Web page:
Carefully managed Irish bailout exit loses its sheen amid political disquiet in Brussels
Analysis: there is concern that gratitude has not been to the fore of the Irish narrative
European Commission president José Manuel Barroso: complained that the euro was the victim of malpractice in Dublin banks. Photograph: EPA/Julien Warnand
Taoiseach Enda Kenny’s final visit of the year to Brussels wasn’t supposed to turn out like this.
Only days after the end of the EU-IMF rescue programme, European Commission president José Manuel Barroso raised fresh doubt over Ireland’s campaign for more bank debt relief. Clarifications followed, suggesting all is not lost. But the episode took some of the sheen off the carefully managed bailout exit. It is also a result of political disquiet in Brussels at a perceived lack of adequate recognition in Dublin for the solidarity shown to Ireland during the bailout.
So what exactly is going on? Asked at the EU summit about Ireland’s claim for compensation for historic banking debts within the banking union initiative, Barroso said decisions taken were for the future and were not retroactive.
This smacked of change, as the commission has supported Irish demands for help to deal with “legacy” banking debts. It was also at odds with the Government’s insistence that the question remains live, albeit on a longer horizon than Kenny would wish.
Amid discord in Dublin and Opposition claims of “betrayal” in Brussels, the commission sought to clarify the matter yesterday by saying Barroso was not in fact referring to the legacy debt question.
Rather he was dealing with something else entirely, namely a deal this week where finance ministers agreed terms for a new Single Resolution Mechanism (SRM) in which funds built up from a future levy on all banks would be used to settle future banking crises.
This was distinct from powers already given to the European Stability Mechanism (ESM) bailout fund to recapitalise stricken banks directly. This is the focus of the Government’s campaign, following a deal by EU leaders in June 2012 to break the link between bank and sovereign debt. However, Germany and its allies are still resisting deployment of such aid for Ireland. “The president really said nothing new last night. When he was talking about the SRM he was talking about the future,” said Barroso’s official spokeswoman.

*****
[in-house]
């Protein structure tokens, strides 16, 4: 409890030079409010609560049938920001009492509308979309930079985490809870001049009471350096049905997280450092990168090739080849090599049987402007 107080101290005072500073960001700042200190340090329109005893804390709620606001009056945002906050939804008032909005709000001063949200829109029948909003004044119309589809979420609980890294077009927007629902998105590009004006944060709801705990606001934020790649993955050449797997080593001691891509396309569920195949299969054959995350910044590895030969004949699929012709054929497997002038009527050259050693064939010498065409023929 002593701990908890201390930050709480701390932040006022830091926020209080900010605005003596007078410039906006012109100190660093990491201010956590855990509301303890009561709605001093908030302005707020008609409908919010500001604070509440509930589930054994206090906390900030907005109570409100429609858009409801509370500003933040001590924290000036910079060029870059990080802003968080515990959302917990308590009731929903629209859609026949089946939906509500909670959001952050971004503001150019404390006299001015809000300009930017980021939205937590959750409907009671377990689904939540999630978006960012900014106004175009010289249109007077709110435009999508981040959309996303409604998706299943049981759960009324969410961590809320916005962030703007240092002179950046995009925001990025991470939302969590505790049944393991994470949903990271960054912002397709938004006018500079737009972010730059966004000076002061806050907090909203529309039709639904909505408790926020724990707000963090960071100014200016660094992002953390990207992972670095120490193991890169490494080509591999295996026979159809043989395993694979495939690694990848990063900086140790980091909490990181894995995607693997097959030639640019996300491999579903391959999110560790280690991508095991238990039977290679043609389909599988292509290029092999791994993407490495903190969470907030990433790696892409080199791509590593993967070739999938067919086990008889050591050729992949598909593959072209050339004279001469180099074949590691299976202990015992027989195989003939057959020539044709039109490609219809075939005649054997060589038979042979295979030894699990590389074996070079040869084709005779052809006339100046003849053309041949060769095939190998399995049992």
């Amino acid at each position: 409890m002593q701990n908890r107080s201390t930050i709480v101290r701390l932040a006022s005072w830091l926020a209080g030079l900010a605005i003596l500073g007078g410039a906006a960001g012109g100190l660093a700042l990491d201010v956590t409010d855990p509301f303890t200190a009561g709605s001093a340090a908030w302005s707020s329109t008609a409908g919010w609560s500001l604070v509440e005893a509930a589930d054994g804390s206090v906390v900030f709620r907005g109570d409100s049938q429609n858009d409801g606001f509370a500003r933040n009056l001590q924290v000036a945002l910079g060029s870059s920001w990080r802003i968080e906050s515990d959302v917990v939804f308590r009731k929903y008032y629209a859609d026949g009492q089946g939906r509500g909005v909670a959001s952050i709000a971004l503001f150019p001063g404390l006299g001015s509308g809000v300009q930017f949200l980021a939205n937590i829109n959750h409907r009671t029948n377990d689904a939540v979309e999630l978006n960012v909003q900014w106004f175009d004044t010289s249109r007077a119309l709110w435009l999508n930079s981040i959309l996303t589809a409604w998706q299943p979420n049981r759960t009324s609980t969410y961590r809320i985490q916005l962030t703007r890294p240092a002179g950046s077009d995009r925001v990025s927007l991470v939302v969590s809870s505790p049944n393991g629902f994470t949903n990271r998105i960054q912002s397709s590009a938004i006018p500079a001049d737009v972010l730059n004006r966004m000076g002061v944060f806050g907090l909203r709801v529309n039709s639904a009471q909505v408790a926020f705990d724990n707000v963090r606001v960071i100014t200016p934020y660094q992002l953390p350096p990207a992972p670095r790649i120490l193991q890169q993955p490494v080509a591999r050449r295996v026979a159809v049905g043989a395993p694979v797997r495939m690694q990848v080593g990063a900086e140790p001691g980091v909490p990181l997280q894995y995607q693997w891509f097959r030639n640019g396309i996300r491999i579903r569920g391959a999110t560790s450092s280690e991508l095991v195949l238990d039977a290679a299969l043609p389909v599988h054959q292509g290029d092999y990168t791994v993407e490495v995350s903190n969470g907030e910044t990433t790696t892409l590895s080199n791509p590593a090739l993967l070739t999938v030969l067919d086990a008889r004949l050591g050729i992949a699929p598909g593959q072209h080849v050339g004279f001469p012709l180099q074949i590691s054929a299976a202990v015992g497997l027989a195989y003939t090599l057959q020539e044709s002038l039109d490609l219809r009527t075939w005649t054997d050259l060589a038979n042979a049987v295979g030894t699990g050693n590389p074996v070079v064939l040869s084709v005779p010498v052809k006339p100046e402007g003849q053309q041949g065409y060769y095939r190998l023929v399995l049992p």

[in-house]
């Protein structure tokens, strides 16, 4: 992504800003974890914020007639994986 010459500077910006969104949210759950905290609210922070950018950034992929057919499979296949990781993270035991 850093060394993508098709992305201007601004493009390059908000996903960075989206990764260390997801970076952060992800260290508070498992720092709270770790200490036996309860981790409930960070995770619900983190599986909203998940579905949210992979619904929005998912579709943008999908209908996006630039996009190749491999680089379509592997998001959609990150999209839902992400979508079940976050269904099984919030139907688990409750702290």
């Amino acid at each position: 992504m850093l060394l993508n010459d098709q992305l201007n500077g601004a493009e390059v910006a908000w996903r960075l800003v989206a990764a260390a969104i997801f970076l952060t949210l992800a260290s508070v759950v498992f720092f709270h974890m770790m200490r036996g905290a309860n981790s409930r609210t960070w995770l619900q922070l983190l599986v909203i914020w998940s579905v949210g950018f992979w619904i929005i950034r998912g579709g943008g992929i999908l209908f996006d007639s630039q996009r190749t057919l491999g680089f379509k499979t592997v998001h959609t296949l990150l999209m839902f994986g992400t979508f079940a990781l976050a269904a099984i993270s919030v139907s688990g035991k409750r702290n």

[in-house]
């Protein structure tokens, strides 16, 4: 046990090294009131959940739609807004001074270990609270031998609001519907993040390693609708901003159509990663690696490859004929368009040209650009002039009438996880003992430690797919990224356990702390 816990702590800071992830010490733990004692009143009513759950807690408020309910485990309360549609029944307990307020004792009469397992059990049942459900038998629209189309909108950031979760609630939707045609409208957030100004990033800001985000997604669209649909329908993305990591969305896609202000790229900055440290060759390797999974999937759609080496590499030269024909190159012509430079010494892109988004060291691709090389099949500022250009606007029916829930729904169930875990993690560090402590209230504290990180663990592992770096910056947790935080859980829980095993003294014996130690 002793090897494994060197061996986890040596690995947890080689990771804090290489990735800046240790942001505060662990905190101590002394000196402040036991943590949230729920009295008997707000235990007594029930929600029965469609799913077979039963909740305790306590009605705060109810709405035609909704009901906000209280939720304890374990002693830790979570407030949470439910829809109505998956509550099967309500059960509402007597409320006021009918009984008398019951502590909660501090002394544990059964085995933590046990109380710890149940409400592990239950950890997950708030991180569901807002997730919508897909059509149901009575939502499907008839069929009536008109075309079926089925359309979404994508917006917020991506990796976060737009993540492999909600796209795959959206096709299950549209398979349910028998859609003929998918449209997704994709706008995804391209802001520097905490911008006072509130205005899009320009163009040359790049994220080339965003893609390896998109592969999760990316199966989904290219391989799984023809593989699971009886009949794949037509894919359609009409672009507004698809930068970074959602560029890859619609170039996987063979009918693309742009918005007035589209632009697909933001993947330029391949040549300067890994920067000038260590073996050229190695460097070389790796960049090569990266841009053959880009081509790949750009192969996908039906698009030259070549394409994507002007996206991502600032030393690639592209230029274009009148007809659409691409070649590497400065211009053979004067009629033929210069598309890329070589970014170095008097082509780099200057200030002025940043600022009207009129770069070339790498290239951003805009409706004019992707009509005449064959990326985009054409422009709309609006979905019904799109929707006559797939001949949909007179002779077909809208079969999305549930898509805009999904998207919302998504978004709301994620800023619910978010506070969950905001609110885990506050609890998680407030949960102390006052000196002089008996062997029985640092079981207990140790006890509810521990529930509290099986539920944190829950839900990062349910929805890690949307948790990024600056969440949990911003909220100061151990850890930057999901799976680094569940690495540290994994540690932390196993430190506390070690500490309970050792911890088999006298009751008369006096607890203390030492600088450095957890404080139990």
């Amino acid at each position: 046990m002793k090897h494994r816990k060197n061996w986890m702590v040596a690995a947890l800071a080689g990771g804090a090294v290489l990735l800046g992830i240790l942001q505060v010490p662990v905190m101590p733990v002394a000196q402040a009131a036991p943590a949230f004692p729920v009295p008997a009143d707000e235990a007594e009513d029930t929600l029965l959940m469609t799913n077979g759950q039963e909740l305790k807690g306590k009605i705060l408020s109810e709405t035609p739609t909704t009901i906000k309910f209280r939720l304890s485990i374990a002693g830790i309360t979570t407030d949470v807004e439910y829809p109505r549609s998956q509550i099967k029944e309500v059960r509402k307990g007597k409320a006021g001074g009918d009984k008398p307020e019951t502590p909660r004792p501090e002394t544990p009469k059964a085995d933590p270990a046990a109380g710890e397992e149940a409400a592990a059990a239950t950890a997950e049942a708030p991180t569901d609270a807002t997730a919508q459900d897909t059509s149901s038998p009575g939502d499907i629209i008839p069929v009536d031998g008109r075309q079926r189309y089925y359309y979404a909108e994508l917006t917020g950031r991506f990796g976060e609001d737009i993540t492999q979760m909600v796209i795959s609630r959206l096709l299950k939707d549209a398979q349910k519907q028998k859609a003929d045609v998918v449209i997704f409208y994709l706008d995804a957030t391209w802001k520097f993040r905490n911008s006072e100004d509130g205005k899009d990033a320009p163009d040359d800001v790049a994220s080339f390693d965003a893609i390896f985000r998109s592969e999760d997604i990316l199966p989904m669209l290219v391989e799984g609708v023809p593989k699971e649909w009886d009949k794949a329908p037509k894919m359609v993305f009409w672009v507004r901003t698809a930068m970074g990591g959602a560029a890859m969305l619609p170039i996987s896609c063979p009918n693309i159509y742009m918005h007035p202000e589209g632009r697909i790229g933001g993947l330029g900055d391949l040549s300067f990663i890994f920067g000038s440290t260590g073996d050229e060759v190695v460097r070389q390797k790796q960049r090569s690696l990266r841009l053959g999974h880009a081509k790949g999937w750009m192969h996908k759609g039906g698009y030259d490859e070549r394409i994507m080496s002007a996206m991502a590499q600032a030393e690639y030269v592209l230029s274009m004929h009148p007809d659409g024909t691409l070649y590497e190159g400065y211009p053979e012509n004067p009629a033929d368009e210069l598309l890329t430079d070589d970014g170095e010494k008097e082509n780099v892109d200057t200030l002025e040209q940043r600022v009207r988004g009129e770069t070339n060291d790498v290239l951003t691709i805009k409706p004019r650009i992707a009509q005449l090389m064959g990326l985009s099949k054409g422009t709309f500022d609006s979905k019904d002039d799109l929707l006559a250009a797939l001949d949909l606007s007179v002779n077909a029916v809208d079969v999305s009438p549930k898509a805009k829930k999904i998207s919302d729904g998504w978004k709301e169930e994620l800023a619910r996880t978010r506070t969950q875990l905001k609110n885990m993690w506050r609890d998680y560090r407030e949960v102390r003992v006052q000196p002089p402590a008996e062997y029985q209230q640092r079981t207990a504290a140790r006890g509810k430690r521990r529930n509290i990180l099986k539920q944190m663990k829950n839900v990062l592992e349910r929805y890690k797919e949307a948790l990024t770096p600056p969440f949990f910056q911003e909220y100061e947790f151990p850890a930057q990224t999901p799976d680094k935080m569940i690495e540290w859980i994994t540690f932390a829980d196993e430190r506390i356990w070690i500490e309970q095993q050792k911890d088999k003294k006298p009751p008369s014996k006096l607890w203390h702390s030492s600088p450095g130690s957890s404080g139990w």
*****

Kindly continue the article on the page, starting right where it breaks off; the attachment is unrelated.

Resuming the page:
The implication was that there was no setback for Ireland because direct bank recapitalisation is the responsibility of the ESM, not the SRM.
Kenny’s argument was more or less the same. “There are two separate processes here,” the Taoiseach told reporters. “The decision made on June 29th last year is unchanged, still stands and continues to hold out the possibility of the direct recapitalisation of banks.The Single Resolution Mechanism, the single resolution fund, is a matter for the future.”
In spite of Germany’s insistence that it did not agree to retrospective aid, the European powers are working to have ESM procedures for direct recapitalisation in place next November. This still constitutes a serious challenge for the Kenny administration. The question remains “in play” from Dublin’s perspective, but nothing is going to happen without a turnaround by Germ- an chancellor Angela Merkel. There is no sign of that, leading to a sense in Brussels that the question is essentially frozen.